2. Complexity and ease of use

Because the iSCSI SAN is based on the well-known TCP/IP and Ethernet, the ubiquity of those techs means it is far simpler to deploy and less complex to maintain than FC for most data center admins. The learning curve and expertise requirement for FC are measurably higher. FC tends to be significantly more manually intensive vs. iSCSI, which has a lot more built-in automation. As a result, FC technology usually requires more training, a greater knowledge base and, ultimately, higher costs with both. And, with the surge of popularity of iSCSI block storage, FC expertise has become a bit more difficult to retain or acquire.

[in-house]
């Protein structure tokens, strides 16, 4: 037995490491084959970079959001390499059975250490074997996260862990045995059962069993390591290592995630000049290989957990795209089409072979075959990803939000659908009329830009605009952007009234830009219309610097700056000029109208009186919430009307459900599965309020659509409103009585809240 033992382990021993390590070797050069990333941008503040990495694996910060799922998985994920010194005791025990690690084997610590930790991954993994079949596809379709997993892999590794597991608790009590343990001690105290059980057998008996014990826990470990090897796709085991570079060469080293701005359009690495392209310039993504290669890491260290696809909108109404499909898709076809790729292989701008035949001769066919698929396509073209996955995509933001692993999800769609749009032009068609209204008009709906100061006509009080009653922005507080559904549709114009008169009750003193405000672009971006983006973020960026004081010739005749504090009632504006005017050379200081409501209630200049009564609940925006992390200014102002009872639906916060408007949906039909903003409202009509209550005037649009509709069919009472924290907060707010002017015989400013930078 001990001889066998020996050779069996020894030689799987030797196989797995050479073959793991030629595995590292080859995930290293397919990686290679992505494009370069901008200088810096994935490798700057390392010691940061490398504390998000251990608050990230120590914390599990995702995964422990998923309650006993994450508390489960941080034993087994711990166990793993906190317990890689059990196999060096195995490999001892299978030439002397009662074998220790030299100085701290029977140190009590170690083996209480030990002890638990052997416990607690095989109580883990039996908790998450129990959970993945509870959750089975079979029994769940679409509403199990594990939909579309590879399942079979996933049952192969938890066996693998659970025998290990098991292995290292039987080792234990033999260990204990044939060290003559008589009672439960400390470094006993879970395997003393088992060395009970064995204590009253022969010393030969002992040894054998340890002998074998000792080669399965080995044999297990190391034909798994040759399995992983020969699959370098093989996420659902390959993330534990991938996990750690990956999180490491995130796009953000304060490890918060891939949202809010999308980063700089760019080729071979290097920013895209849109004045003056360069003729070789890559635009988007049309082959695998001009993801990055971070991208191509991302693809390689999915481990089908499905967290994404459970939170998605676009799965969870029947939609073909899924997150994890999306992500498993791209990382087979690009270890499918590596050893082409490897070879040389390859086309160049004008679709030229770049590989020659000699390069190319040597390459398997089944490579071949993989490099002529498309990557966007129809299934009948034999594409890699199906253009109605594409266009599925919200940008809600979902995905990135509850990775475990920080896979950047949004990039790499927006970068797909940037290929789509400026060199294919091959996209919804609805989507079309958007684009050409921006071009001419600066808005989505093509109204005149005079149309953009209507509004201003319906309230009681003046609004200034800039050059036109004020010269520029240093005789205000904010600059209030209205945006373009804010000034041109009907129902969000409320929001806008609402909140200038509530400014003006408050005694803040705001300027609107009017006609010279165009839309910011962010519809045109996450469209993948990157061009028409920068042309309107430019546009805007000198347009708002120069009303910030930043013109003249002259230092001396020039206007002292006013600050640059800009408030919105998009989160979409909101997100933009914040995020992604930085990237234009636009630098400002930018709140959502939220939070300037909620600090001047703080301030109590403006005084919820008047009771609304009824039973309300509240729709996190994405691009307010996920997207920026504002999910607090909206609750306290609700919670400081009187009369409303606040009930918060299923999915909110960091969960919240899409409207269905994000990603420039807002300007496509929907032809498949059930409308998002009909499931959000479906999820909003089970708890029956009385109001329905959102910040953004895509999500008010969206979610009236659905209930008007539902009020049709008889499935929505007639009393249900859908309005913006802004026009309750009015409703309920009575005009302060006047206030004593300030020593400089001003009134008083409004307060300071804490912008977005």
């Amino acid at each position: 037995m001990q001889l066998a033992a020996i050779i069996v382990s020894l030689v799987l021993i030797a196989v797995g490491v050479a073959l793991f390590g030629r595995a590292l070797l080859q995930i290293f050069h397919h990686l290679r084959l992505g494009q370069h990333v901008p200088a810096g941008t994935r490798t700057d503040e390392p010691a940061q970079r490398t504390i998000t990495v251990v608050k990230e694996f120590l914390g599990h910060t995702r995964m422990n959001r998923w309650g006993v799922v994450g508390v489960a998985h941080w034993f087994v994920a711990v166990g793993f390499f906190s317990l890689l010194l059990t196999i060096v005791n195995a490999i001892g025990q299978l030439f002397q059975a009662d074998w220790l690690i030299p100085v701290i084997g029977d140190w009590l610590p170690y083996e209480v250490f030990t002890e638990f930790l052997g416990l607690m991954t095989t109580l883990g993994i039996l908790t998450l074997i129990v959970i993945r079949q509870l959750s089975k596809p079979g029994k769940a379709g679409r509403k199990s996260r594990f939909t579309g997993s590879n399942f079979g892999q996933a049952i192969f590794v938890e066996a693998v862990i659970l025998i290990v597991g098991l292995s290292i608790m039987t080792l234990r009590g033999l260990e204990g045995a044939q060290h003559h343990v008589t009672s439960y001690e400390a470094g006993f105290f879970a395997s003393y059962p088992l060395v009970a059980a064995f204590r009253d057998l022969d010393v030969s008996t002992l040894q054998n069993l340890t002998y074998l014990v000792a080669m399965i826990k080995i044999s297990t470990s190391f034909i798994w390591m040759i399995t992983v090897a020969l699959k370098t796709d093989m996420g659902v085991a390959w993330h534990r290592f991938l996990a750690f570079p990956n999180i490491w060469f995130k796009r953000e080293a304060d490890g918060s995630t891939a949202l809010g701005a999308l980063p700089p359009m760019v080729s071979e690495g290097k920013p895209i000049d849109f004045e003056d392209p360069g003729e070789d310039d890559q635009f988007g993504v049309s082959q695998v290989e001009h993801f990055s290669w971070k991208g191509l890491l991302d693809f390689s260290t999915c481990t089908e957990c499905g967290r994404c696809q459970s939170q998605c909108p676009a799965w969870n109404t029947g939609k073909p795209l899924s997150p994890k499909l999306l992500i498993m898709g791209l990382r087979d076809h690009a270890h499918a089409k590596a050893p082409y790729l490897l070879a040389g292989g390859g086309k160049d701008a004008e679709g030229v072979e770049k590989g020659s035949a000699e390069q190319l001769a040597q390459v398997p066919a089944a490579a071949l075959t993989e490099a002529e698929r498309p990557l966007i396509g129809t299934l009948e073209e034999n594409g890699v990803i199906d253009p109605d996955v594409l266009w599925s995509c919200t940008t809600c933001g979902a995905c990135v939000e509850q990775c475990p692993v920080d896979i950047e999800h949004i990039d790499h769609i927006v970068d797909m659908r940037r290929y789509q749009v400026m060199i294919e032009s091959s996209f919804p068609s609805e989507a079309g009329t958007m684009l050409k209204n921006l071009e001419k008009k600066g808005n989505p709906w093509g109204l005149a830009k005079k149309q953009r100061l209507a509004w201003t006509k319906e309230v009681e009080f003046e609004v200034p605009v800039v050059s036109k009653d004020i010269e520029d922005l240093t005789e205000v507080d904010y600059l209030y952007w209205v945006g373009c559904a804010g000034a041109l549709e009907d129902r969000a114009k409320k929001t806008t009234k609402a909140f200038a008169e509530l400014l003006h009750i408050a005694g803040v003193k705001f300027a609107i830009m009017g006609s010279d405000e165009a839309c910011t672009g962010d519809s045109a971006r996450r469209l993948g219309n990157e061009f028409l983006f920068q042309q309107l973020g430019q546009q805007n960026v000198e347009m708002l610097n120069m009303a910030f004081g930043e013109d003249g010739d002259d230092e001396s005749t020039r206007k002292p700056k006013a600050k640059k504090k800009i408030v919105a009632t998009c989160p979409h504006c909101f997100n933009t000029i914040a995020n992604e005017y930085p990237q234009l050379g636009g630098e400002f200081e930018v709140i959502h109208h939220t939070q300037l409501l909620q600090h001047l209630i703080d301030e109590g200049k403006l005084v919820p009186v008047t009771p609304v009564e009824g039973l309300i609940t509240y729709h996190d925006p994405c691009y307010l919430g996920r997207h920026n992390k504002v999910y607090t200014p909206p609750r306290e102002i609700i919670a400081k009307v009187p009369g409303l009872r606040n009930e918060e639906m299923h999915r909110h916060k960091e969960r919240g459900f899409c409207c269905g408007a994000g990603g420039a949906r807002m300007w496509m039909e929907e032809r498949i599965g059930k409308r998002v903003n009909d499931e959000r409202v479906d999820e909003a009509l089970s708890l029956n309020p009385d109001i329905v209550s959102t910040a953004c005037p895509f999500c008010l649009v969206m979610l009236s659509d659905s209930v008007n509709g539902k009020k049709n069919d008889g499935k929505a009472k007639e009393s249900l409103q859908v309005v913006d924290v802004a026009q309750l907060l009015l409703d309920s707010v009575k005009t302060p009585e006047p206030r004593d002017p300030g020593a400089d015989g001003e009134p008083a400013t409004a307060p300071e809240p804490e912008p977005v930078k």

3. Manageability

When it comes to managing FC or iSCSI, iSCSI SANs are far easier to implement, operate and manage than FC. ISCSI uses the vast capabilities of TCP/IP and Ethernet and is much less expensive as it runs on familiar Ethernet components, like NICs and switches. Most moves and changes are performed online and aren't disruptive to applications.

Although FC has come a long way in manageability, the majority of moves and changes likely disrupt applications. Any configuration changes must be scheduled and performed offline. The alternative is to live with the application disruptions and, in some cases, deal with potential data loss.

Again, personnel with FC management skills are considerably less available than those who are adept at managing iSCSI's Ethernet environment.

4. Total storage SAN solution and TCO